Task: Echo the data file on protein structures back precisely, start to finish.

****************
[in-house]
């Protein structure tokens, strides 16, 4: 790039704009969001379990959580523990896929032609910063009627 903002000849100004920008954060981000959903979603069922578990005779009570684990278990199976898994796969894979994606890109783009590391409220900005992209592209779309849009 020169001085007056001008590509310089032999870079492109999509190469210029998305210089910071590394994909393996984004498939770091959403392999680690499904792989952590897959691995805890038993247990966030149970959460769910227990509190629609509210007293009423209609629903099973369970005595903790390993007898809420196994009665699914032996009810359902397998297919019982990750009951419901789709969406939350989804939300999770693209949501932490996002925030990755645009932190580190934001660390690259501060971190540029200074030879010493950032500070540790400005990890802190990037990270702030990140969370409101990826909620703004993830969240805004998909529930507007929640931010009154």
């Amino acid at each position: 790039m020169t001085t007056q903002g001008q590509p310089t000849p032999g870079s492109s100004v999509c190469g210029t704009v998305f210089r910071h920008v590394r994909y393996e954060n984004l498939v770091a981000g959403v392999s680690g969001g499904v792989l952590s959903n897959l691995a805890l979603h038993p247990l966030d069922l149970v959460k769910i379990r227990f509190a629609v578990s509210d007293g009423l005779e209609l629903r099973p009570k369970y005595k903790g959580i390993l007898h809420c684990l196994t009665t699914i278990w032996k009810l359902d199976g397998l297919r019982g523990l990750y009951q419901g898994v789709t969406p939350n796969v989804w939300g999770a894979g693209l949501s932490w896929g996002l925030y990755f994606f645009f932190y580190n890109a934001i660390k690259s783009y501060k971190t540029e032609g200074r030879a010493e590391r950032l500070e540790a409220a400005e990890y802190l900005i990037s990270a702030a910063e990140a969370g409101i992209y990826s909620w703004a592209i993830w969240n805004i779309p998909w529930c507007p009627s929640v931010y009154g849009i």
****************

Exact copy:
[in-house]
């Protein structure tokens, strides 16, 4: 790039704009969001379990959580523990896929032609910063009627 903002000849100004920008954060981000959903979603069922578990005779009570684990278990199976898994796969894979994606890109783009590391409220900005992209592209779309849009 020169001085007056001008590509310089032999870079492109999509190469210029998305210089910071590394994909393996984004498939770091959403392999680690499904792989952590897959691995805890038993247990966030149970959460769910227990509190629609509210007293009423209609629903099973369970005595903790390993007898809420196994009665699914032996009810359902397998297919019982990750009951419901789709969406939350989804939300999770693209949501932490996002925030990755645009932190580190934001660390690259501060971190540029200074030879010493950032500070540790400005990890802190990037990270702030990140969370409101990826909620703004993830969240805004998909529930507007929640931010009154």
């Amino acid at each position: 790039m020169t001085t007056q903002g001008q590509p310089t000849p032999g870079s492109s100004v999509c190469g210029t704009v998305f210089r910071h920008v590394r994909y393996e954060n984004l498939v770091a981000g959403v392999s680690g969001g499904v792989l952590s959903n897959l691995a805890l979603h038993p247990l966030d069922l149970v959460k769910i379990r227990f509190a629609v578990s509210d007293g009423l005779e209609l629903r099973p009570k369970y005595k903790g959580i390993l007898h809420c684990l196994t009665t699914i278990w032996k009810l359902d199976g397998l297919r019982g523990l990750y009951q419901g898994v789709t969406p939350n796969v989804w939300g999770a894979g693209l949501s932490w896929g996002l925030y990755f994606f645009f932190y580190n890109a934001i660390k690259s783009y501060k971190t540029e032609g200074r030879a010493e590391r950032l500070e540790a409220a400005e990890y802190l900005i990037s990270a702030a910063e990140a969370g409101i992209y990826s909620w703004a592209i993830w969240n805004i779309p998909w529930c507007p009627s929640v931010y009154g849009i």